ANZ customers have hit out after the bank scraps coin deposits in branches and the withdrawal of coins and $5 notes


Angry ANZ customers have hit out at the bank, claiming it has scrapped the deposit and withdrawal of smaller cash denominations in some branches.

The customers allege that ANZ branches no longer accept coin deposits over the counter and that coins and $5 notes can no longer be withdrawn over the counter.

In addition, they claim that ANZ has implemented a limit on the number of notes each customer can deposit per day in some branches.

An ANZ spokesperson told news.com.au that at its “full service branches and business cash hubs, we accept deposits and issue withdrawals of all Australian denominations of coins and notes” but that “at some of our branches our staff will no longer handle cash”.

The limitations on cash handling come at a time when Australia is facing the prospect of becoming a cashless society and debate rages around the role and provision of cash.

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One ANZ customer who contacted news.com.au claims their local branch “ceased to accept coins through tellers last year” and has more recently “placed a limit on the number of notes it will receive per day from customers”.

“As a not-for-profit we take our receipts to deposit them into our account every month – and we do get lots of $5 notes. Let’s hope other banks won’t follow suit,” the customer, who requested to remain anonymous, said.

Another small business customer told news.com.au, on the condition of anonymity, that ahead of running a stall at a local market, they visited their local ANZ branch to withdraw some $20, $10 and $5 dollar notes, and $1 and $2 dollar coins.

“I was informed by a staff member that they could help me with the $20 and $10 notes but that the branch no longer dealt with $5 notes or coins and I would have to go to another branch to get these denominations!”

The customer added: “I emailed a complaint to ANZ to be basically told this is the way banking is these days and if I wished to take my complaint further I could contact the bank ombudsman.

“My other concern is, as the banks push to make us use less cash, we are now being unfairly charged fees on our EFTPOS transactions on a personal and business level.”

Another small business customer, who also previously worked for ANZ, complained that the manager of their local ANZ branch “almost shouted at me for bringing in so much cash” from his business to deposit.

When questioned about whether they employed similar practices, spokespeople for both NAB and Westpac told news.com.au that they still accept cash deposits of all denominations and make available for withdrawal all denominations of Australian currency over the counter at branches.

A Commonwealth Bank spokesperson said that “all CBA branches accept all legal tender over the counter (i.e. Australian currency in all denominations for both deposits and withdrawals).”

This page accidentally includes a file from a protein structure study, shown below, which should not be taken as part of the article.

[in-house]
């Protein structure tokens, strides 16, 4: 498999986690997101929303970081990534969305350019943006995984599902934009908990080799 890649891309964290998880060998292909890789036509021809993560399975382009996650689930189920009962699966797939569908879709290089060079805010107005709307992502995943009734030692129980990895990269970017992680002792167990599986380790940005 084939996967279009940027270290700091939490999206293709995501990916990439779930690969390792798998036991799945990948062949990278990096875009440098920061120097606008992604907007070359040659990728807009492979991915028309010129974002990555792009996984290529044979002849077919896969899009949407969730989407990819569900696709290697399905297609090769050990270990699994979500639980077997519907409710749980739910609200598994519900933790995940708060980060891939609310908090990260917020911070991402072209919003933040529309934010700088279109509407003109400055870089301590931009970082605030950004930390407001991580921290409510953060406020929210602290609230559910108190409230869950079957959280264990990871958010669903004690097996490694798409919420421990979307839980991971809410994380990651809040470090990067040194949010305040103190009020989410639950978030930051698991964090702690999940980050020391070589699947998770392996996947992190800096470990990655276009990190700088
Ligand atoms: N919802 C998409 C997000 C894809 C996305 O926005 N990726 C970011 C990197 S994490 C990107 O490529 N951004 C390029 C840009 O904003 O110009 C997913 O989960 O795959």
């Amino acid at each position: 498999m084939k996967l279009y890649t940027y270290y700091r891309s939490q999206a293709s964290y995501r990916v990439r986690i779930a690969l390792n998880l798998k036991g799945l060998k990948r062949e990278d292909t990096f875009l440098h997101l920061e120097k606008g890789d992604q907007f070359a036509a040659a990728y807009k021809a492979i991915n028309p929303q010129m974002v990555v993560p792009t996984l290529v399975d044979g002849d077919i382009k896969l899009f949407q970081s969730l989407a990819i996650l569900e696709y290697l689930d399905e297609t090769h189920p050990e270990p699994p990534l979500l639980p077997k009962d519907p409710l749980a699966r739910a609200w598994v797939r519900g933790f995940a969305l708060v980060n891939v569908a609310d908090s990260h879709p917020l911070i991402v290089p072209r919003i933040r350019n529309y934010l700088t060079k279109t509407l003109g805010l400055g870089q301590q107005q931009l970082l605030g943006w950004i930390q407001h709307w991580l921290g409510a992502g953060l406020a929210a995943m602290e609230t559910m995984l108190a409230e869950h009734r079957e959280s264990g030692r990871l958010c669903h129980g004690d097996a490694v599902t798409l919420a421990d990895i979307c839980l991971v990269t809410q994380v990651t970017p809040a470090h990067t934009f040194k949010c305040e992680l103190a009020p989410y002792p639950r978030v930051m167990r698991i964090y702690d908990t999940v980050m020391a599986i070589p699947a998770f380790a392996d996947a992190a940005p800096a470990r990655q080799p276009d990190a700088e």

In a recent appearance before the Senate at a hearing into bank closures in regional Australia, ANZ CEO Shayne Elliott acknowledged that small businesses, such as those that contacted news.com.au, are the sector of the community that are predominantly using branches.

“They’re using them because it’s still a way in which they can access or make transactions with cash,” Mr Elliott told the inquiry.

Katherine Bray, managing director of retail banking at ANZ also told the Senate inquiry that cash was one of two elements that constitute the role of bank branches.

“One is transactions; it is about cash, it is about over the counter,” Ms Bray said.

In the case of ANZ, however, the words of neither senior executive appear to be backed by the bank’s actions.

The debate around the role of cash comes at a time when the share of in-person transactions made with cash halved between 2019 and 2022, according to a report released earlier this year by the Reserve Bank of Australia (RBA).

The report found that 72 per cent of Australians were classed as ‘low cash users’ in 2022, using cash for 20 per cent or less of their in-person transactions, compared with 50 per cent in 2019.

By contrast, ‘high cash users’, who use cash for 80 per cent or more of their in-person transactions, now represent only about seven per cent of Australians.

The RBA said there are several factors behind the decline of cash, including consumer preferences for electronic payment methods and the falling number of cash access points, which it said has “declined considerably in recent years”.

Banks are also facing the challenge of demand for different services differing between generations of consumers, as well as between personal and business customers.

The RBA found that customers over the age of 65 make up the largest group of high cash users, while those aged under 50 use cash far less frequently – 18 per cent of respondents aged 65 and above are classified as high cash users compared to just three per cent of those under the age of 50.

A study from workforce automation platform provider Pegasystems found that Gen Z was the most concerned with banks improving online access, with just three per cent – compared to 21 per cent of over 65s – concerned with having access to branches.

Instead, the research found Gen Z want banks to deliver an “optimal customer experience” by transparently processing requests, providing answers fast, providing more personalisation and committing to a strong focus on sustainable and environmental business practices.

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